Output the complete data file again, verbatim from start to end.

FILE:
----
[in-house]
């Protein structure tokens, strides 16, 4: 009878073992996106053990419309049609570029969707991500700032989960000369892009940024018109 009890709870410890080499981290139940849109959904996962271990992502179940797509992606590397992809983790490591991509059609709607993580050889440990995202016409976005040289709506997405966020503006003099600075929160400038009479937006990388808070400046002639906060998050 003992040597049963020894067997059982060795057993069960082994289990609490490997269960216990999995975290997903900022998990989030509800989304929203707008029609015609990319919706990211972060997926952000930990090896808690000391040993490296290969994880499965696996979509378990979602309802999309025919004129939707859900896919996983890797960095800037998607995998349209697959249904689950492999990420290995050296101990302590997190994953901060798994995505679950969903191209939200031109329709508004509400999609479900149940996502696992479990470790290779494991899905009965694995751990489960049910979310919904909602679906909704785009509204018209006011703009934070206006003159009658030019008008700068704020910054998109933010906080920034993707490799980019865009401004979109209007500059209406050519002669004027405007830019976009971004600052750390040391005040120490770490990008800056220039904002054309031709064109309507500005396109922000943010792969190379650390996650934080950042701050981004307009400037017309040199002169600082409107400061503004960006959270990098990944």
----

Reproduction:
[in-house]
């Protein structure tokens, strides 16, 4: 009878073992996106053990419309049609570029969707991500700032989960000369892009940024018109 009890709870410890080499981290139940849109959904996962271990992502179940797509992606590397992809983790490591991509059609709607993580050889440990995202016409976005040289709506997405966020503006003099600075929160400038009479937006990388808070400046002639906060998050 003992040597049963020894067997059982060795057993069960082994289990609490490997269960216990999995975290997903900022998990989030509800989304929203707008029609015609990319919706990211972060997926952000930990090896808690000391040993490296290969994880499965696996979509378990979602309802999309025919004129939707859900896919996983890797960095800037998607995998349209697959249904689950492999990420290995050296101990302590997190994953901060798994995505679950969903191209939200031109329709508004509400999609479900149940996502696992479990470790290779494991899905009965694995751990489960049910979310919904909602679906909704785009509204018209006011703009934070206006003159009658030019008008700068704020910054998109933010906080920034993707490799980019865009401004979109209007500059209406050519002669004027405007830019976009971004600052750390040391005040120490770490990008800056220039904002054309031709064109309507500005396109922000943010792969190379650390996650934080950042701050981004307009400037017309040199002169600082409107400061503004960006959270990098990944």